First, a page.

Nearly 200 SUNY Fredonia students, faculty, staff and administration joined family members of the late 21-year-old college senior Thomas Dean Wednesday in the Williams Center to remember and pay tribute to his passion for literature and writing.
The event, sponsored by the campus' English Department, brought together these people, who listened to poems, flash fiction, one-sentence stories, and even a viola solo, memorializing Thom, who was an English major from Newfane, N.Y.
"We have felt the shock and, since then, felt the loss of Thom Dean," Ann Siegle Drege, English Department chair, said, adding the event was a celebration of Thom's life.
OBSERVER Photo by Greg Fox
Katie Dean speaks about her brother, Thom, the SUNY Fredonia senior who recently passed away unexpectedly, during a gathering honoring his life Wednesday at the Williams Center. To the right is a picture of Thom with his godmother, Jean, during a family dinner “just hours before he left us,” according to Katie.
"As a campus community, there are days of celebration, days of reflection, and days, like today, that are such a combination of emotions," SUNY Fredonia President Virginia Horvath said. "All of us who work in higher education hope not to have days like today. We look forward to the strong and long futures of our students and we work together, at a time like this, to come together as a community to honor and remember one of our own."
Thom's sister, Katie, shared several happy memories of a goofy Thom to incite laughter in a tear-stricken room.
"I've been called 'Thom with hair,' so it's kind of an honor to be complimented in that way," she said. "We used to be obsessed with the Crocodile Hunter and we'd go around in our front yard and put our stuffed animals everywhere and pretend we were going on a safari and Thom would copy Steve Irwin, saying, 'Crikey! There's a kangaroo over there!' It was so fun."
Katie said even though her relationship with her brother had its flaws, she would not trade it for anything in the world. She added she would like to pursue motivational speaking in schools, which Thom inspired her to do.
Katie also shared a message from Thom's mother, Susan, who was present for the event, but did not speak.
"'Thom was so unique and so comfortable with who he was, which is something most of us can only marvel at,'" Katie read. "'... Although my heart is broken, my spirit isn't, which is something I learned from my amazing son. He found a way to rise above his adversities and become the amazing young man that he was, as evident by everyone honoring him today and all the friends he never forgot over the years.
"'He went out on top of the world doing something he loved, which is all any of us can hope for. His life was far too short and the world would definitely be better if he could still be with us, but I personally thank him for giving me the greatest 21 years of my life and for setting such a wonderful example for those he left behind.'"
English Professor Sarah Gerkensmeyer spoke about Thom's love for the student group Writer's Ring.
"Thom played a crucial role in developing a sense of community within this group," she said. "At the last meeting he attended, Thom encouraged a new member to read from her work for the first time. She was nervous, but Thom guided her through."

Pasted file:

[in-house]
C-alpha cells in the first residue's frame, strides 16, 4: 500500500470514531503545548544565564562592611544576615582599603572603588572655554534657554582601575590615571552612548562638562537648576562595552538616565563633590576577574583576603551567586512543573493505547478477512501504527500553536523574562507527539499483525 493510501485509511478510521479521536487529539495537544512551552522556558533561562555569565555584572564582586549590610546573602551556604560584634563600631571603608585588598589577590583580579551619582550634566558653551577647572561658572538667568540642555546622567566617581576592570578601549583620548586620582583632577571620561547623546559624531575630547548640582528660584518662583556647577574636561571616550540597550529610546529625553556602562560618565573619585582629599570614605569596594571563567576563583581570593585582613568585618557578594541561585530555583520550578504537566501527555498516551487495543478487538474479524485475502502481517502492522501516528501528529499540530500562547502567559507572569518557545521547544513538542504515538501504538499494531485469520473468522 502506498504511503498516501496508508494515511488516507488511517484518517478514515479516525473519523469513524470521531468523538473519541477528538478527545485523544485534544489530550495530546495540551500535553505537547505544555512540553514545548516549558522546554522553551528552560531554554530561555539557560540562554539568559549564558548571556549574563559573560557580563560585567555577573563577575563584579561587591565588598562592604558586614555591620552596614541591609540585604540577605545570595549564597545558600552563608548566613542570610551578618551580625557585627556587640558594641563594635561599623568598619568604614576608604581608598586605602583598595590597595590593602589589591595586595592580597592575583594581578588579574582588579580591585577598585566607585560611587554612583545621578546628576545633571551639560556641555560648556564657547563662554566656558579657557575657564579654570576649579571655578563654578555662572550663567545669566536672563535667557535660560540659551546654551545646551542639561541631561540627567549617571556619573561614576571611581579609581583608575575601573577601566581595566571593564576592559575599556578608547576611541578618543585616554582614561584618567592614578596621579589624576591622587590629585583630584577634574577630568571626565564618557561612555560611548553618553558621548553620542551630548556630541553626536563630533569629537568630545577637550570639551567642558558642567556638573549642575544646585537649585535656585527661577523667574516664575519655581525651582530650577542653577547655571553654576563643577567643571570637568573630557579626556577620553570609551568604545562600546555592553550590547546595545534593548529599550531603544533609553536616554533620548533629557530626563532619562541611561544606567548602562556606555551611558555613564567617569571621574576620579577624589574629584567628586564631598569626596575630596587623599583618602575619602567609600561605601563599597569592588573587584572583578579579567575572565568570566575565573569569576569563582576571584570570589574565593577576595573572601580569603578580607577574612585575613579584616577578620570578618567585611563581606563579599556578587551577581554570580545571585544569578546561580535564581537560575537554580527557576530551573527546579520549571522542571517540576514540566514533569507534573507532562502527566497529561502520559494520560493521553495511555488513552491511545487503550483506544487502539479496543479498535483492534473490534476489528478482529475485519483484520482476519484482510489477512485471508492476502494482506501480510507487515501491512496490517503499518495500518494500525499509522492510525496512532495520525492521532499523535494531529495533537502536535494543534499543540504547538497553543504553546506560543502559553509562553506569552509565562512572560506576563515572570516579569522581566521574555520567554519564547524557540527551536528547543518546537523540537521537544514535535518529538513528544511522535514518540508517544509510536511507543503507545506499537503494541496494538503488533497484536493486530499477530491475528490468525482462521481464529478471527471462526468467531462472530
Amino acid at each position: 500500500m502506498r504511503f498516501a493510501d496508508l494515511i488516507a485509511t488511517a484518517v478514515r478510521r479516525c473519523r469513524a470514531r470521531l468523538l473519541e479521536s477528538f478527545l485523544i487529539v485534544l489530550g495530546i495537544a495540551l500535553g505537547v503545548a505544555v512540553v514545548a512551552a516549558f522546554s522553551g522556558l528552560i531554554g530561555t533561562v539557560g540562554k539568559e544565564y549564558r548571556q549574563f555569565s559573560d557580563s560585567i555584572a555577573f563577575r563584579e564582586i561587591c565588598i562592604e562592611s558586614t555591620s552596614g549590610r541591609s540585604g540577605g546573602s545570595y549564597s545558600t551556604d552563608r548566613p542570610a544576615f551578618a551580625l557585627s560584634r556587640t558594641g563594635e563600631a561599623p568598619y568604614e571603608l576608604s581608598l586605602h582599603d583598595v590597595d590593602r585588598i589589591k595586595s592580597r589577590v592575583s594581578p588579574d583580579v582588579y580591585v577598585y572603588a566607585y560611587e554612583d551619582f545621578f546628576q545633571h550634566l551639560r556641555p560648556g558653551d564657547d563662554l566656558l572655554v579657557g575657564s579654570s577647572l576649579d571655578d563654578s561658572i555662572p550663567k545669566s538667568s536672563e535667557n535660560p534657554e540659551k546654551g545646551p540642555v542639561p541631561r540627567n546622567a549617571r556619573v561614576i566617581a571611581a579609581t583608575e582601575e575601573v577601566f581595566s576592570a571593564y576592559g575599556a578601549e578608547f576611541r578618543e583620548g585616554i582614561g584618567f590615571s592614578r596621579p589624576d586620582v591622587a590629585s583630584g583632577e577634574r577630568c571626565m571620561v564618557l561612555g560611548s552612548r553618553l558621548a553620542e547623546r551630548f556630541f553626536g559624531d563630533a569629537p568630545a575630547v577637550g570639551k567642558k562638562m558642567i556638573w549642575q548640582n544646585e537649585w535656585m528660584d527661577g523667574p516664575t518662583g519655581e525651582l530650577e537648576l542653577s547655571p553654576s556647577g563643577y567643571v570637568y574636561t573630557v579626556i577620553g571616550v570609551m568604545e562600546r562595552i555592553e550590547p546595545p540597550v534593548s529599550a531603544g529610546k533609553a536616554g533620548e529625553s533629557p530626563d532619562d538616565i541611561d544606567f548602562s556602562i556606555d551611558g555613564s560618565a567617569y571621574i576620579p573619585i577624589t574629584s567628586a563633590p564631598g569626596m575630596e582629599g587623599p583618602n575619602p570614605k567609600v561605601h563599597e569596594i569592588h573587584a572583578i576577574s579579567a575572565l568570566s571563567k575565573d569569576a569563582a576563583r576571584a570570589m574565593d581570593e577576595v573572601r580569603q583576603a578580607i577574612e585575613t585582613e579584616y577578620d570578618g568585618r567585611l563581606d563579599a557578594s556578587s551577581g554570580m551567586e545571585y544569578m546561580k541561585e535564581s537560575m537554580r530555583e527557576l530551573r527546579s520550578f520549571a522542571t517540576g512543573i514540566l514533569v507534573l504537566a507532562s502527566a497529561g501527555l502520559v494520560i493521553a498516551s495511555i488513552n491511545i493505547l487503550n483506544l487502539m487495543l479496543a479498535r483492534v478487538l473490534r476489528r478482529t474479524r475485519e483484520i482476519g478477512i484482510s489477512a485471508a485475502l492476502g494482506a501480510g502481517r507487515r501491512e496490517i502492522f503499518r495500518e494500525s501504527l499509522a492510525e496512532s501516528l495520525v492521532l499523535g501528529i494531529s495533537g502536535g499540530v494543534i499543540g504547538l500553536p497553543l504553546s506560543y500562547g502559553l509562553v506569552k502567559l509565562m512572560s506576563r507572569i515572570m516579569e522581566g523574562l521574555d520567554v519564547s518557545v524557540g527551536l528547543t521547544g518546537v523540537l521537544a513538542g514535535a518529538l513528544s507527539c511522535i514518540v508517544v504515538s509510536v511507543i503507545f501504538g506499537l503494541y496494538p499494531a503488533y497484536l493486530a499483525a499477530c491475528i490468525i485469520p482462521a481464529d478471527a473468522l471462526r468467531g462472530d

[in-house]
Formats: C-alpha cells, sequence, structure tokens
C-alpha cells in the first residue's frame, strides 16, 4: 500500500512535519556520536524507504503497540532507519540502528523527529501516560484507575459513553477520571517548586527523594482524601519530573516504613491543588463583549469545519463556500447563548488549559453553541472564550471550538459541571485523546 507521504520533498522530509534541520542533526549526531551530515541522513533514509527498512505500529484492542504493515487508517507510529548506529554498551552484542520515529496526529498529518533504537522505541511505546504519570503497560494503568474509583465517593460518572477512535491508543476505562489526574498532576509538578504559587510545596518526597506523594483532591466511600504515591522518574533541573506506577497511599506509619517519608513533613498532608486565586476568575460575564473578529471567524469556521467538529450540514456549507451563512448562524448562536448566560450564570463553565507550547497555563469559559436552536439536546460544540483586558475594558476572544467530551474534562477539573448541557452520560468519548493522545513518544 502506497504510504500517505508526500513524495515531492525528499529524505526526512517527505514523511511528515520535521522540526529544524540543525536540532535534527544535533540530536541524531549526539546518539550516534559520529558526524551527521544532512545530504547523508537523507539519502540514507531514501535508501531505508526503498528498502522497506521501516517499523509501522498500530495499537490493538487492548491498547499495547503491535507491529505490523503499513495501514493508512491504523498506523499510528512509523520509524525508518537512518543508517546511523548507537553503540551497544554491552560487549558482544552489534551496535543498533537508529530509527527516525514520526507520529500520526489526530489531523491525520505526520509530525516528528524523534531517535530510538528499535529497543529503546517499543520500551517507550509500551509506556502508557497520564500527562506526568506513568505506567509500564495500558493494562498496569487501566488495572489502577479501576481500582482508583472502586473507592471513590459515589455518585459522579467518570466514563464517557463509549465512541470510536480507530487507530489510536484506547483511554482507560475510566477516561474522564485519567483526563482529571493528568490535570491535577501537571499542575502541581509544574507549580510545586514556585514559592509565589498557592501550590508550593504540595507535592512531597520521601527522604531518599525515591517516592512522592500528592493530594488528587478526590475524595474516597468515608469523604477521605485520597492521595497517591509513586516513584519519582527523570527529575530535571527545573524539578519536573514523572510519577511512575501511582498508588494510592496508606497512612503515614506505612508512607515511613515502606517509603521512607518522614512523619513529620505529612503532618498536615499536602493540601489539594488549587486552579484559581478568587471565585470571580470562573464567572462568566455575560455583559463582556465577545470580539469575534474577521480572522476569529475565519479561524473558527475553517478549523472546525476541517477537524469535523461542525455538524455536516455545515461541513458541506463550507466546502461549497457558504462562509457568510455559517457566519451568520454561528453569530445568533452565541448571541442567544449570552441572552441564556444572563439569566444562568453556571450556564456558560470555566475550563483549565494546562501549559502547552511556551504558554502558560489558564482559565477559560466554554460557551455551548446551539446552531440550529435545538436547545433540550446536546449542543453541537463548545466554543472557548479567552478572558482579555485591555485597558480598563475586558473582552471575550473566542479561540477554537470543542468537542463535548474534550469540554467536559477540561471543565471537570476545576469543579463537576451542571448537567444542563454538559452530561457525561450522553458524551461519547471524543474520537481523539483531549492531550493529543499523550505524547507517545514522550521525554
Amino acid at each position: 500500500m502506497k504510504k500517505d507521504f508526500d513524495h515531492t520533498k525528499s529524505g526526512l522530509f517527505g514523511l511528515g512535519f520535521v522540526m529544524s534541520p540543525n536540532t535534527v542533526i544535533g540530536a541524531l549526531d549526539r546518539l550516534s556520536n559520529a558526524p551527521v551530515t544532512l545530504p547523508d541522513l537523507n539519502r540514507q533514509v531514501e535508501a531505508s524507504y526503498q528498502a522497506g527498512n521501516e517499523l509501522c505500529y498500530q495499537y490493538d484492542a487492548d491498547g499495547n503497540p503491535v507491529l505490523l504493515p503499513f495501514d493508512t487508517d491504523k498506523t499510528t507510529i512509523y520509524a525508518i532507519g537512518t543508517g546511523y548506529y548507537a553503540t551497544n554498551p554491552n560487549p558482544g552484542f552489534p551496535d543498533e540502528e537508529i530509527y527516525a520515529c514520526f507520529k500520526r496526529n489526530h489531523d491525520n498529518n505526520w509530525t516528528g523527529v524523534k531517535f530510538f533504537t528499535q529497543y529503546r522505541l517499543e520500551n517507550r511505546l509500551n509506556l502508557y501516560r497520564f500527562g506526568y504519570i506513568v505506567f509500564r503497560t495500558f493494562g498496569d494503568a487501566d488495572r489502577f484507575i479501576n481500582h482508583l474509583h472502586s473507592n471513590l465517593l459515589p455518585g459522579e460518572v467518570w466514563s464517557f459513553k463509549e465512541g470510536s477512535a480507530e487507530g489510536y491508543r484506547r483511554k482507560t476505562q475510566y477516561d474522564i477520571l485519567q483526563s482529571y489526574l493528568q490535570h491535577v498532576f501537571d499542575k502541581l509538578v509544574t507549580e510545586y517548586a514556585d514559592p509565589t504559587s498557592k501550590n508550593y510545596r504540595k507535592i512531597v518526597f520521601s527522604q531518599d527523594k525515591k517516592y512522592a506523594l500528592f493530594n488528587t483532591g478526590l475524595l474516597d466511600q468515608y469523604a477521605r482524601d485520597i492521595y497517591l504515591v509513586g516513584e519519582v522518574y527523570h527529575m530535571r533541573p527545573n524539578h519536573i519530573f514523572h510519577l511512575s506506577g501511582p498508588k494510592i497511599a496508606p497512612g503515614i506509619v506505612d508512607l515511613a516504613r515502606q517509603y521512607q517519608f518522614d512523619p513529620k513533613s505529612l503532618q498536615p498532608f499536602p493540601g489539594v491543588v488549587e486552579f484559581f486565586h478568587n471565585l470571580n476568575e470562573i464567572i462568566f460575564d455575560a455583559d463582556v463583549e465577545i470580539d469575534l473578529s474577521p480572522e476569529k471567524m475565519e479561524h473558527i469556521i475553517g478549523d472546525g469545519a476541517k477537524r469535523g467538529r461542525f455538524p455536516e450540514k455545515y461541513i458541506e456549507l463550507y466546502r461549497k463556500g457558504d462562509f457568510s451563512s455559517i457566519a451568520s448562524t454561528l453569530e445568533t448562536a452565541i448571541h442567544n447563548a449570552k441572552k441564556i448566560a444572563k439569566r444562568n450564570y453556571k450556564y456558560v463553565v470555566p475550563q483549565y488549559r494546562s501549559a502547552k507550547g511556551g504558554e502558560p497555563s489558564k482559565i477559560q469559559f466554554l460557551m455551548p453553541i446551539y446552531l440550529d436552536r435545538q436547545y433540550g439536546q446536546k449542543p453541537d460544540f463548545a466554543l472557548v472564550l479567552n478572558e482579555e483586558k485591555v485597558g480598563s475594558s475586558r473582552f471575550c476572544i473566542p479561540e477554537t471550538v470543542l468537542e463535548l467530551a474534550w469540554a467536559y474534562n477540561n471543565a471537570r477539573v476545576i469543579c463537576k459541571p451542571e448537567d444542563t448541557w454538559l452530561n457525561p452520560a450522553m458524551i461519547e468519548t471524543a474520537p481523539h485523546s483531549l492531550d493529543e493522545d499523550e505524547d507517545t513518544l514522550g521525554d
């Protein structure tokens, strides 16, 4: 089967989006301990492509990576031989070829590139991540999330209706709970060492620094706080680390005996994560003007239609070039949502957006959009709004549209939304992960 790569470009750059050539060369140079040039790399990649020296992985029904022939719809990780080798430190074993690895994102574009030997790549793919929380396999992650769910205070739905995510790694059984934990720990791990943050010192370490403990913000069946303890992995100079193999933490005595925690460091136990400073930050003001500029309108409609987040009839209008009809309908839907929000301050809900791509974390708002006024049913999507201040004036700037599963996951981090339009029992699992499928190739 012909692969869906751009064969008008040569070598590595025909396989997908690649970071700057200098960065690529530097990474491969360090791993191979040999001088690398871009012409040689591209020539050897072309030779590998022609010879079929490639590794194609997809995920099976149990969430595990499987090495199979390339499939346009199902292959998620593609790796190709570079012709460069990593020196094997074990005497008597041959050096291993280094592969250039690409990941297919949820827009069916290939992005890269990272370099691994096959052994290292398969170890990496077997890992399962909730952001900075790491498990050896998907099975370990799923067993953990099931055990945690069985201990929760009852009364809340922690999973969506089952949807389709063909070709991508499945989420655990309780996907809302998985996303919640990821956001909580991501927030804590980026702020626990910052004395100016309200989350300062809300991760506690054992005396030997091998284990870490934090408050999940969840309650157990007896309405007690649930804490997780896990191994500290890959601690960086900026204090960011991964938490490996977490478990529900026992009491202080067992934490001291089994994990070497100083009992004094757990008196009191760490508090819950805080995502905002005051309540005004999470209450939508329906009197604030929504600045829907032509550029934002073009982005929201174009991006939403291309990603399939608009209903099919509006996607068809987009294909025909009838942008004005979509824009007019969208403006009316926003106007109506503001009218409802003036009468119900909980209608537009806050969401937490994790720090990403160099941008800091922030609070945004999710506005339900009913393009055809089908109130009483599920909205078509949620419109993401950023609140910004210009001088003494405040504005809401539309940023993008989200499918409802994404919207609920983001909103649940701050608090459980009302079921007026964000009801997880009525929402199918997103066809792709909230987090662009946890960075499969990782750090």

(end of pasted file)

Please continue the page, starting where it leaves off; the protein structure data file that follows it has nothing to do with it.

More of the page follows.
A member of Writer's Ring, Shelby Converse, shared a one-sentence story entitled "Man's Closing Breath," written by Thom.
"'If I should wake before I die, turn the kettle on, love, and I'll tell you everything,'" she recited.
"It was truly heartwarming to see the large show of support for Thom's family and friends, as we all gathered to celebrate his life," SUNY Fredonia Public Relations Director Michael Barone wrote in an email. "Despite our relatively large size, one of SUNY Fredonia's hallmarks is the close-knit, at-home feeling most people experience as a part of our campus community. That 'Fredonia Family' vibe really comes through during times of tragedy, like we've experienced over the past two weeks.
"It was especially helpful to have Thom's mother and sister with us on campus today. As difficult as this has been for them, I believe an event like this goes a long way toward helping them, as well as our students, to cope with the very difficult emotions surrounding this situation," Barone concluded. "They both said at the end that Fredonia will always be a part of their lives as a result of this. They can rest assured that they will always be a part of ours, as well."
Thom died unexpectedly Nov. 2 while playing video games with a friend in his dorm room on campus.
As of Wednesday, the university has not been given any information as to the cause of Thom's passing. An autopsy was requested by family members, but the college reports there is no suspicion of foul play.
"That's not our place to comment because that information would only be released to the family," Barone said over the phone. "Either the coroner's office or the family would release anything, if they so choose."
The college recently announced a memorial fund has been set up in Thom's honor through the Fredonia College Foundation. The fund will help support future generations of students within the English Department.
To contribute, contact the foundation at (716) 673-3321, or go online to go.fredonia.edu/ThomasDeanMemorial.
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